Social media shaping norms of expression in the Arab world

Of the biggest social networks, WhatsApp has 95% reach in the United Arab Emirates and 88% in Saudi Arabia.
Sunday 27/05/2018

ABU DHABI – Since the “Arab spring” in 2011, social media have taken the Middle East and North Africa by storm, changing its collective and individual communication landscape.

The “7th Arab Social Media Report,” put out by the Mohammed bin Rashid School of Government in Dubai, states that Facebook remains the most popular social media platform in the Arab region. The number of Facebook users in the region has steadily increased, reaching more than 156 million in 2017 — a year-on-year increase of nearly 41 million from the beginning of 2016.

“The results from last year’s study ‘Media Use in the Middle East 2017,’ by Northwestern University in Qatar, found that only 5% don’t use social media in Saudi Arabia and 0% in the UAE,” said Damian Radcliffe, a journalism professor at the University of Oregon. “Usage among Westerners, Arab and Asian expats is similarly high.”

Of the biggest social networks, WhatsApp has 95% reach in the United Arab Emirates and 88% in Saudi Arabia. Facebook enjoys an 84% reach in the United Arab Emirates and 60% in Saudi Arabia.

“What’s interesting about Facebook, however, is that numbers are considerably lower among nationals — 70% in the UAE and 55% in Saudi Arabia — and much lower than they were in 2015, perhaps as a result of users migrating to newer social networks,” he said.

He said “Snapchat is the real success story” with the percentage of users in the United Arab Emirates going from 8% to 35% and from 4% to 40% in Saudi Arabia.

Privacy and the user experience are concerns for social media users all over the world. As Sarah Vieweg, a user experience researcher at Facebook, said, social media use in the Middle East is often different than in other regions.

Cultural sensibilities, such as whom to friend, the pictures shared and profile pictures, shape online behaviour, often in a manner that people from outside the region would be unaware of.

“Similarly, social media in the Middle East and particularly the GCC [Gulf Cooperation Council countries] are very innovative,” Radcliffe said.

“The use of WhatsApp and Instagram as market places for small businesses, often those created and run by women, are uses of these networks that their creators probably never imagined. It shows how the community is able to harness these platforms to meet their own needs.”

Whether social media change the terms of political and social debates depends on the context of individual countries, experts said.

“Many GCC countries have cyber-security laws, which can be a little ambiguous in terms of ‘do’s and don’ts’ on social media,” Radcliffe said. “This can make users wary about what they say online. We also know that many users support regulation, aren’t tolerant of government criticism of their government and, as I found and reported on in 2014, online users across the region want governments to block harmful material and keep their children safe.”

In practice, this means there can be a lot of self-censorship online and people do not always use their real names. They share and participate in closed communities, such as forums or WhatsApp groups, which can be more difficult to “check the temperature” of a country by surveying social media.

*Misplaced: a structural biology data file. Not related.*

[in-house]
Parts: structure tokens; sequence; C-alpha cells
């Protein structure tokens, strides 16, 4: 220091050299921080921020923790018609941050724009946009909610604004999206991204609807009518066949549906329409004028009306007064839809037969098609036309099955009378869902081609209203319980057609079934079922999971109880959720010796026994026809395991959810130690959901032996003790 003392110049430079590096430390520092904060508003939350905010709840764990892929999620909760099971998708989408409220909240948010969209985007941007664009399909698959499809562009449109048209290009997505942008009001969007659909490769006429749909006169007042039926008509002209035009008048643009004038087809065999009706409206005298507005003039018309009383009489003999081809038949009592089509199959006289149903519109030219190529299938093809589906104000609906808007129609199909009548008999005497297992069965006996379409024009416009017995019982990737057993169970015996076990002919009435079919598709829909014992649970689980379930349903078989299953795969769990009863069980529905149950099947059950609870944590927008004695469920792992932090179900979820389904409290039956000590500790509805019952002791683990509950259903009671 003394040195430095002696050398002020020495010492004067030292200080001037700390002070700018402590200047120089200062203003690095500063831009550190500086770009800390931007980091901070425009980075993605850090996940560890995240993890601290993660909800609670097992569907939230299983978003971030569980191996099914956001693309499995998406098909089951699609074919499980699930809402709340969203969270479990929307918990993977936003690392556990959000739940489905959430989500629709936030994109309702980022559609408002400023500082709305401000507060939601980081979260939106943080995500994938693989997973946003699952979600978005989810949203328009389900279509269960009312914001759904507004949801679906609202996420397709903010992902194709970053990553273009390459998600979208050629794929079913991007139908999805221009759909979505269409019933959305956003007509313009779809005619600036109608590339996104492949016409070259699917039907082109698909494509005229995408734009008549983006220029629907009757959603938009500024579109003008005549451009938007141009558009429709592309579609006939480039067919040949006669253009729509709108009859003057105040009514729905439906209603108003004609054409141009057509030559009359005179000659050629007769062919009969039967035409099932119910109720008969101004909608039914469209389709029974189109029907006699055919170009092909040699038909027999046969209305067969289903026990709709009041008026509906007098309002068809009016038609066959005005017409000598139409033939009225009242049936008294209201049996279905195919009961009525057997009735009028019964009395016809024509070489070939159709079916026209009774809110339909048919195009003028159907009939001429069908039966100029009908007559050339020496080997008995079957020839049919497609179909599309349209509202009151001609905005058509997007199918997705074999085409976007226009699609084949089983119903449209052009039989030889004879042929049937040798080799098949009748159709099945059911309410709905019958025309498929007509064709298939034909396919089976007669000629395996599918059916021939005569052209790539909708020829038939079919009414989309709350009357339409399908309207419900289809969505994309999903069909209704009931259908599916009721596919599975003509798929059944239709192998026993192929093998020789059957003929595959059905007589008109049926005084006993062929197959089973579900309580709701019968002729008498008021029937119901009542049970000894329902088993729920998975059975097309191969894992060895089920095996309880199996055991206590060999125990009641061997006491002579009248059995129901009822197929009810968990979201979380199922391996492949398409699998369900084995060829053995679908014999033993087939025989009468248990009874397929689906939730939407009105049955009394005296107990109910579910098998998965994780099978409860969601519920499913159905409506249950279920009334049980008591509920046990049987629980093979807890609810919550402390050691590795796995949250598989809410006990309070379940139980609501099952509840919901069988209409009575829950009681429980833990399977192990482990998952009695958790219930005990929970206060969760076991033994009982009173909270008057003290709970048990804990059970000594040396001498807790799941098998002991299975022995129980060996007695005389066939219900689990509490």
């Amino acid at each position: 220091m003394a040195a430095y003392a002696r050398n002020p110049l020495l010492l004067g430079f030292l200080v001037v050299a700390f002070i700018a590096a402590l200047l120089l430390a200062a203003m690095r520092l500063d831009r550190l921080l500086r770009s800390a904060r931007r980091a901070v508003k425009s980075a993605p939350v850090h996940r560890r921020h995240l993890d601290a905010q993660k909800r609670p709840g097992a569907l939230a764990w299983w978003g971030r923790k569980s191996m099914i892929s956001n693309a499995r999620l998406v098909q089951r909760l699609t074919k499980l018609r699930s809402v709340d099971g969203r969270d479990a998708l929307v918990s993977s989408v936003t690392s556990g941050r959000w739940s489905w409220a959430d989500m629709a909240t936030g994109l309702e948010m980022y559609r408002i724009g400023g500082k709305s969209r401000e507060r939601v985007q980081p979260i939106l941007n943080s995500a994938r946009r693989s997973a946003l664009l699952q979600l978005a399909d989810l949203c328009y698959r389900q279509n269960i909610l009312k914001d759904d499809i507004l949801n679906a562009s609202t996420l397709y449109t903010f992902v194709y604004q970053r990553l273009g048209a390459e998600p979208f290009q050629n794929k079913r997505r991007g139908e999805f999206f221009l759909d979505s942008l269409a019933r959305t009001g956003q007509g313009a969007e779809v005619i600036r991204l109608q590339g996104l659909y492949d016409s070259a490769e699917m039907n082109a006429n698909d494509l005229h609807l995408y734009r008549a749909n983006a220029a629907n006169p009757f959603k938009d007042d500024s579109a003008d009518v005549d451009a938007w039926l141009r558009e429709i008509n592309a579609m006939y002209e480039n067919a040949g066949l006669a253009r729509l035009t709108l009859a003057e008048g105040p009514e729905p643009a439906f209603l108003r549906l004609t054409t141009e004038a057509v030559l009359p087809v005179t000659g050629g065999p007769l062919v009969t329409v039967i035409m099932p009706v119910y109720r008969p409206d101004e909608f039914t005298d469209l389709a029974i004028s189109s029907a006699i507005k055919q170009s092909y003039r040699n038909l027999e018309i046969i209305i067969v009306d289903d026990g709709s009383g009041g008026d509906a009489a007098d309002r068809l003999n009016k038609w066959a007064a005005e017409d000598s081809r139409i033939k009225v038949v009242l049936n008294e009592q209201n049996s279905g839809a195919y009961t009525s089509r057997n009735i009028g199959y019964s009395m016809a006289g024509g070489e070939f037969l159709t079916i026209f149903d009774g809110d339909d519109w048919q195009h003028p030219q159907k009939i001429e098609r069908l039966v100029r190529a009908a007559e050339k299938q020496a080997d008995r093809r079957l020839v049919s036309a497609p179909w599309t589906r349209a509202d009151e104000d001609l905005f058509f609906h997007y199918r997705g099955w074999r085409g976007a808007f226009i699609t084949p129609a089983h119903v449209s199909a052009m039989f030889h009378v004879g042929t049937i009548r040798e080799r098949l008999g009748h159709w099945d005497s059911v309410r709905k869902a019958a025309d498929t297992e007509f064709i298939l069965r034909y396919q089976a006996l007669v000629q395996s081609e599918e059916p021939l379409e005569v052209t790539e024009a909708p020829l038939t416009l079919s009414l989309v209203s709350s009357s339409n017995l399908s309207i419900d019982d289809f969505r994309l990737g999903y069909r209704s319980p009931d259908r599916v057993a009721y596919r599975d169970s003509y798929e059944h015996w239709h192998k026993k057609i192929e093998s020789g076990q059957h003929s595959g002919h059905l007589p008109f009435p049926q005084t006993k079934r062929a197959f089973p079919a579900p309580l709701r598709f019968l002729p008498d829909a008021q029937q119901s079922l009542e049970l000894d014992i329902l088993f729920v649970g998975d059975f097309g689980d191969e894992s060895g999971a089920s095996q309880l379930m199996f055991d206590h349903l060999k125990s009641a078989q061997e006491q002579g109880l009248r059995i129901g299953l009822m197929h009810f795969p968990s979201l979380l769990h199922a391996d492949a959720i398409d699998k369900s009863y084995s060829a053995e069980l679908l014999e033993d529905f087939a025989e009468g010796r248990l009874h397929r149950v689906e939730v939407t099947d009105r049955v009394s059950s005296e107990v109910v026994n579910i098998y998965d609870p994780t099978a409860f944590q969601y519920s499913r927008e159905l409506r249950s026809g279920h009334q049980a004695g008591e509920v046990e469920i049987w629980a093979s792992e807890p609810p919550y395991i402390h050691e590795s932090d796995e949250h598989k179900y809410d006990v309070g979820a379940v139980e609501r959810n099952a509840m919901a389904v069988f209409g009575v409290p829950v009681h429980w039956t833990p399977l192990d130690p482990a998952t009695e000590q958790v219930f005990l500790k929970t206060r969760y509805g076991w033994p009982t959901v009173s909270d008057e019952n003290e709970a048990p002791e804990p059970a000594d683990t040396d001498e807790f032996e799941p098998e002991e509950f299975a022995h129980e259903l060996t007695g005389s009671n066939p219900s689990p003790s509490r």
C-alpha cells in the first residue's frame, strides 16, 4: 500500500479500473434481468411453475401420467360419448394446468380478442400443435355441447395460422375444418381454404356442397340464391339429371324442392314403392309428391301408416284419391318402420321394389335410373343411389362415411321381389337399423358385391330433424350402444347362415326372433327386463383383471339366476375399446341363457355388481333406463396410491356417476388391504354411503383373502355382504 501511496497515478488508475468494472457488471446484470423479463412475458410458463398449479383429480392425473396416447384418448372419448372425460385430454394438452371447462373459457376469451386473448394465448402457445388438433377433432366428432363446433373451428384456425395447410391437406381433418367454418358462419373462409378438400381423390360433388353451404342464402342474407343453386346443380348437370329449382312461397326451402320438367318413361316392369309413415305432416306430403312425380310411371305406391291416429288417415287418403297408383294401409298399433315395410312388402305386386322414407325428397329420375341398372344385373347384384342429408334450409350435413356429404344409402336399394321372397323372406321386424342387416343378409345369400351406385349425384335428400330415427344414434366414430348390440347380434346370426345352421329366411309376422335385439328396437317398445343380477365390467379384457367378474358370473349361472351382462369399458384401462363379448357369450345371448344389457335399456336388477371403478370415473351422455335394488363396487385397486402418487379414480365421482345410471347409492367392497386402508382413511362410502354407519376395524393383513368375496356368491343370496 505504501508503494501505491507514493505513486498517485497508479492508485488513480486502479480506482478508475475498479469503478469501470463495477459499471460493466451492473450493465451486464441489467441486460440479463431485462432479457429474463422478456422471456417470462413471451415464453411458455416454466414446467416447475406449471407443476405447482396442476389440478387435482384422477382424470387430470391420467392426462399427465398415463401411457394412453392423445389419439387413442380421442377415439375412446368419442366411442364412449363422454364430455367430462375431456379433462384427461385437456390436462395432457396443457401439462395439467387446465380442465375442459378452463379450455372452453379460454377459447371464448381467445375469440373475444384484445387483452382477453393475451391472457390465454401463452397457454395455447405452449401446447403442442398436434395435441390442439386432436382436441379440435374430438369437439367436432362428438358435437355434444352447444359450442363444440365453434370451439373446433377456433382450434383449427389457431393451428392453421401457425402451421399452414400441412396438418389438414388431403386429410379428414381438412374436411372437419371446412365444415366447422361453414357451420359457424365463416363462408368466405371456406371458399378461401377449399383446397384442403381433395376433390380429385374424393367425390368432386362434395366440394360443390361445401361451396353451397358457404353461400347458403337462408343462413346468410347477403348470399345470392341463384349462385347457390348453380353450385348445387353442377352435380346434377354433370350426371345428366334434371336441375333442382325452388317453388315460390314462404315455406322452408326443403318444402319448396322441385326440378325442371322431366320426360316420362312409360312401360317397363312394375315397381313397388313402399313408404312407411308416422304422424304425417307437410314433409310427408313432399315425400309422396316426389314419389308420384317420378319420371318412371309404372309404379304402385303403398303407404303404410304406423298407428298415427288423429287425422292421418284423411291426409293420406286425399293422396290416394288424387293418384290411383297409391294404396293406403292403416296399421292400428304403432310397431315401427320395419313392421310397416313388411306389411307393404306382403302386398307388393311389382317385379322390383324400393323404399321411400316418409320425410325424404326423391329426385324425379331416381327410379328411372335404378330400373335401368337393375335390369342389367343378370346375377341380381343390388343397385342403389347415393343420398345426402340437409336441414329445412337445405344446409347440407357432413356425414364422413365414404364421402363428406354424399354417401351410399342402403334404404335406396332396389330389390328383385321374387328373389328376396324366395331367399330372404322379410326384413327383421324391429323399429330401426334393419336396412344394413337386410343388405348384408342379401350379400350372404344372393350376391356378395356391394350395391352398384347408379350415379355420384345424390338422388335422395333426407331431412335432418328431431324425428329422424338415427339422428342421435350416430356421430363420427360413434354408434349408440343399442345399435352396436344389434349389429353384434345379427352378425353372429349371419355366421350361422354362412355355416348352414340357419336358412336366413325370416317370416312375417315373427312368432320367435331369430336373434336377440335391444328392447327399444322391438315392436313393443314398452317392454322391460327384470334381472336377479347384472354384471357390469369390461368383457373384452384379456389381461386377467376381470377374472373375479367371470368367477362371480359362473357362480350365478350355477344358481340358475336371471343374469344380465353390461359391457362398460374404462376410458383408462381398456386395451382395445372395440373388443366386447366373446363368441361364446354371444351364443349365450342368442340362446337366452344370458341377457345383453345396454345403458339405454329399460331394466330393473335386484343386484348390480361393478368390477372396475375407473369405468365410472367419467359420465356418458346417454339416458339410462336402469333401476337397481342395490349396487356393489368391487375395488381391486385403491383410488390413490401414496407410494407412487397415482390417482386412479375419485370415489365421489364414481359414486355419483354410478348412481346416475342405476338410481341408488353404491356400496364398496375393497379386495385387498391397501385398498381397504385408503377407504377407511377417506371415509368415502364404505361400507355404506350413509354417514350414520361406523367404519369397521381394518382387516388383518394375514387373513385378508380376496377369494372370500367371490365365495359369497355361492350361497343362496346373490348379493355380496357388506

“That’s the case everywhere,” Radcliffe said. “Social media users and their opinions are not a representative sample of the overall population but that’s especially true in the Middle East.”

He said it helped both break and enforce conservative taboos. “Social networks have created a platform for people to express their views and opinions, which can often be critical, such as Facebook in Iraq or an opportunity to express support,” Radcliffe said. “It’s a space where people have been very entrepreneurial with women, in particular, often taking advantage of this to create and market their own businesses, while platforms like YouTube have led to the emergence of online comedy stars in the region.”

Social media offer opportunities for creative expression and interaction, which were not previously possible. This takes place within a cultural framework shaped by the traditional and conservative values of many countries. Radcliffe said the two can be compatible, as witnessed by the growth of social media usage and the breadth of activities, ranging from news to comedy, sport and discussion of religion, that people in the GGC engage with on these platforms.

Technology is transforming the way people meet their needs for peace, dignity and community. Tom Fletcher, a senior adviser at the Emirates Diplomatic Academy in Abu Dhabi and former British ambassador to Lebanon, said this will shatter the global political equilibrium and shift power from governments towards individuals.

“We now face a century of change like no other in history,” he said. “States, ideas and industries will go out of business. Inequality could grow.”

He said the internet has changed the world faster than any previous technology. “The smartphone has given a super power to much of the world’s population,” Fletcher said. “For many, the web is no longer for our downtime but for all our time. We have access not just to more information than we can process but more than we can imagine.”

He spoke of social media as new frontiers for digital diplomacy, including using social media to gather information and connect and to influence on a massive scale, building campaigns and coalitions.

“Diplomacy is no longer an elite pastime,” he said. “It will become more open, democratic and inclusive. If diplomacy did not exist, we would need to invent it. Now, we need to reinvent it.”